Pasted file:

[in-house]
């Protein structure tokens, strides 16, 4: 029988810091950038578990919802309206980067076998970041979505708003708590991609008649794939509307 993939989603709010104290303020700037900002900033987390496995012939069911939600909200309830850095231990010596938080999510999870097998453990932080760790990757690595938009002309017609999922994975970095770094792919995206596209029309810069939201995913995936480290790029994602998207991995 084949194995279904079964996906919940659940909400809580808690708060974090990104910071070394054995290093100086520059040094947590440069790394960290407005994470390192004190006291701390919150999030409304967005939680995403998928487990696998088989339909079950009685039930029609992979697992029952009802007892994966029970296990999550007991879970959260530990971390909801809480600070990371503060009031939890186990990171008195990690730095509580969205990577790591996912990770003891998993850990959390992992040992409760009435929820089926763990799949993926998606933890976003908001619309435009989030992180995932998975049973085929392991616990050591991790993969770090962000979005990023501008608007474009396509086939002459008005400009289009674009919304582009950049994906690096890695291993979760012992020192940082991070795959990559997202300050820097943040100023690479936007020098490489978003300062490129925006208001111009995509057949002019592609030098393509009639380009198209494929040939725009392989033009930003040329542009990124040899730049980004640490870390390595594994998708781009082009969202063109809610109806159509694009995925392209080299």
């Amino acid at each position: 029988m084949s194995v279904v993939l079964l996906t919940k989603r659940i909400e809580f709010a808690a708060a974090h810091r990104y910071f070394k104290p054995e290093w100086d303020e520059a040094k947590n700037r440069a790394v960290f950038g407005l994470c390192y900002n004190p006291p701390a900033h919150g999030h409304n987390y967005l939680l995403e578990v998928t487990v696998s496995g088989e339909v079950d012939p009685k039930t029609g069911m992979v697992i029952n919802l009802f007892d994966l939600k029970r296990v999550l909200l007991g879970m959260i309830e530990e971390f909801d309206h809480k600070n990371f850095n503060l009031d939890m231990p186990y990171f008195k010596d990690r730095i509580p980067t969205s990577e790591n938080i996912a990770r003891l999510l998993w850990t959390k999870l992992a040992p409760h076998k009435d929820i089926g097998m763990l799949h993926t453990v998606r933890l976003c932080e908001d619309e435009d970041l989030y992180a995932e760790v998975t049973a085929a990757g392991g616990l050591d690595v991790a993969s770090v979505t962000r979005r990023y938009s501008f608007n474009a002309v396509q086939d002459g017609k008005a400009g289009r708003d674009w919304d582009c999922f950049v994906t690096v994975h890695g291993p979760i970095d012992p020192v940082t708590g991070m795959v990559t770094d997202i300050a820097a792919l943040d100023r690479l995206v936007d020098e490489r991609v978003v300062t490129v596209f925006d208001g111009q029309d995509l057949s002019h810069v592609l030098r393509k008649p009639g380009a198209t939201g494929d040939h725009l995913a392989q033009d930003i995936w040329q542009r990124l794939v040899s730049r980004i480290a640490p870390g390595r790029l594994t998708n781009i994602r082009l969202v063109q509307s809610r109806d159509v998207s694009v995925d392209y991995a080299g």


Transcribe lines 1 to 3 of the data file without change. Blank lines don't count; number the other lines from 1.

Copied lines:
[in-house]
């Protein structure tokens, strides 16, 4: 029988810091950038578990919802309206980067076998970041979505708003708590991609008649794939509307 993939989603709010104290303020700037900002900033987390496995012939069911939600909200309830850095231990010596938080999510999870097998453990932080760790990757690595938009002309017609999922994975970095770094792919995206596209029309810069939201995913995936480290790029994602998207991995 084949194995279904079964996906919940659940909400809580808690708060974090990104910071070394054995290093100086520059040094947590440069790394960290407005994470390192004190006291701390919150999030409304967005939680995403998928487990696998088989339909079950009685039930029609992979697992029952009802007892994966029970296990999550007991879970959260530990971390909801809480600070990371503060009031939890186990990171008195990690730095509580969205990577790591996912990770003891998993850990959390992992040992409760009435929820089926763990799949993926998606933890976003908001619309435009989030992180995932998975049973085929392991616990050591991790993969770090962000979005990023501008608007474009396509086939002459008005400009289009674009919304582009950049994906690096890695291993979760012992020192940082991070795959990559997202300050820097943040100023690479936007020098490489978003300062490129925006208001111009995509057949002019592609030098393509009639380009198209494929040939725009392989033009930003040329542009990124040899730049980004640490870390390595594994998708781009082009969202063109809610109806159509694009995925392209080299």
């Amino acid at each position: 029988m084949s194995v279904v993939l079964l996906t919940k989603r659940i909400e809580f709010a808690a708060a974090h810091r990104y910071f070394k104290p054995e290093w100086d303020e520059a040094k947590n700037r440069a790394v960290f950038g407005l994470c390192y900002n004190p006291p701390a900033h919150g999030h409304n987390y967005l939680l995403e578990v998928t487990v696998s496995g088989e339909v079950d012939p009685k039930t029609g069911m992979v697992i029952n919802l009802f007892d994966l939600k029970r296990v999550l909200l007991g879970m959260i309830e530990e971390f909801d309206h809480k600070n990371f850095n503060l009031d939890m231990p186990y990171f008195k010596d990690r730095i509580p980067t969205s990577e790591n938080i996912a990770r003891l999510l998993w850990t959390k999870l992992a040992p409760h076998k009435d929820i089926g097998m763990l799949h993926t453990v998606r933890l976003c932080e908001d619309e435009d970041l989030y992180a995932e760790v998975t049973a085929a990757g392991g616990l050591d690595v991790a993969s770090v979505t962000r979005r990023y938009s501008f608007n474009a002309v396509q086939d002459g017609k008005a400009g289009r708003d674009w919304d582009c999922f950049v994906t690096v994975h890695g291993p979760i970095d012992p020192v940082t708590g991070m795959v990559t770094d997202i300050a820097a792919l943040d100023r690479l995206v936007d020098e490489r991609v978003v300062t490129v596209f925006d208001g111009q029309d995509l057949s002019h810069v592609l030098r393509k008649p009639g380009a198209t939201g494929d040939h725009l995913a392989q033009d930003i995936w040329q542009r990124l794939v040899s730049r980004i480290a640490p870390g390595r790029l594994t998708n781009i994602r082009l969202v063109q509307s809610r109806d159509v998207s694009v995925d392209y991995a080299g």